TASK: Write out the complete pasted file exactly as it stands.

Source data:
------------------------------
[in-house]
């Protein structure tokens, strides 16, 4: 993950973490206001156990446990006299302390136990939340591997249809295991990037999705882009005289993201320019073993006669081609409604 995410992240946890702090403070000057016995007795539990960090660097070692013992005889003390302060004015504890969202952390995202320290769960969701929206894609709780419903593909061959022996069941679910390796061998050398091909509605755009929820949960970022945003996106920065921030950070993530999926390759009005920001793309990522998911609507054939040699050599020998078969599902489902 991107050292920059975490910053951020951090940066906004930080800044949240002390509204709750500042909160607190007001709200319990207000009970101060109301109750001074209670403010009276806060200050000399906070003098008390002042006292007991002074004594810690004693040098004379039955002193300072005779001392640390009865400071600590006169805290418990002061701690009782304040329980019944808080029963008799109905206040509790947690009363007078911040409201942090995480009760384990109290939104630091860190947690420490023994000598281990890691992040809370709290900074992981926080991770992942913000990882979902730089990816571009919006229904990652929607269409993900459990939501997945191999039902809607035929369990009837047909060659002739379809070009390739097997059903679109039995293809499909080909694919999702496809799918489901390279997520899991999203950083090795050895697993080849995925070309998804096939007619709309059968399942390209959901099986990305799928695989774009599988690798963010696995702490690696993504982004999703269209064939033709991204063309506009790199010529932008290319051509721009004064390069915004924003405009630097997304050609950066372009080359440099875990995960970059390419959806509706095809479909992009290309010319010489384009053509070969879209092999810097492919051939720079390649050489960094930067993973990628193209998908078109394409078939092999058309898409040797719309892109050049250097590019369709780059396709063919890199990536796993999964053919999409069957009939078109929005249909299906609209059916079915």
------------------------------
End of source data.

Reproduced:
[in-house]
């Protein structure tokens, strides 16, 4: 993950973490206001156990446990006299302390136990939340591997249809295991990037999705882009005289993201320019073993006669081609409604 995410992240946890702090403070000057016995007795539990960090660097070692013992005889003390302060004015504890969202952390995202320290769960969701929206894609709780419903593909061959022996069941679910390796061998050398091909509605755009929820949960970022945003996106920065921030950070993530999926390759009005920001793309990522998911609507054939040699050599020998078969599902489902 991107050292920059975490910053951020951090940066906004930080800044949240002390509204709750500042909160607190007001709200319990207000009970101060109301109750001074209670403010009276806060200050000399906070003098008390002042006292007991002074004594810690004693040098004379039955002193300072005779001392640390009865400071600590006169805290418990002061701690009782304040329980019944808080029963008799109905206040509790947690009363007078911040409201942090995480009760384990109290939104630091860190947690420490023994000598281990890691992040809370709290900074992981926080991770992942913000990882979902730089990816571009919006229904990652929607269409993900459990939501997945191999039902809607035929369990009837047909060659002739379809070009390739097997059903679109039995293809499909080909694919999702496809799918489901390279997520899991999203950083090795050895697993080849995925070309998804096939007619709309059968399942390209959901099986990305799928695989774009599988690798963010696995702490690696993504982004999703269209064939033709991204063309506009790199010529932008290319051509721009004064390069915004924003405009630097997304050609950066372009080359440099875990995960970059390419959806509706095809479909992009290309010319010489384009053509070969879209092999810097492919051939720079390649050489960094930067993973990628193209998908078109394409078939092999058309898409040797719309892109050049250097590019369709780059396709063919890199990536796993999964053919999409069957009939078109929005249909299906609209059916079915």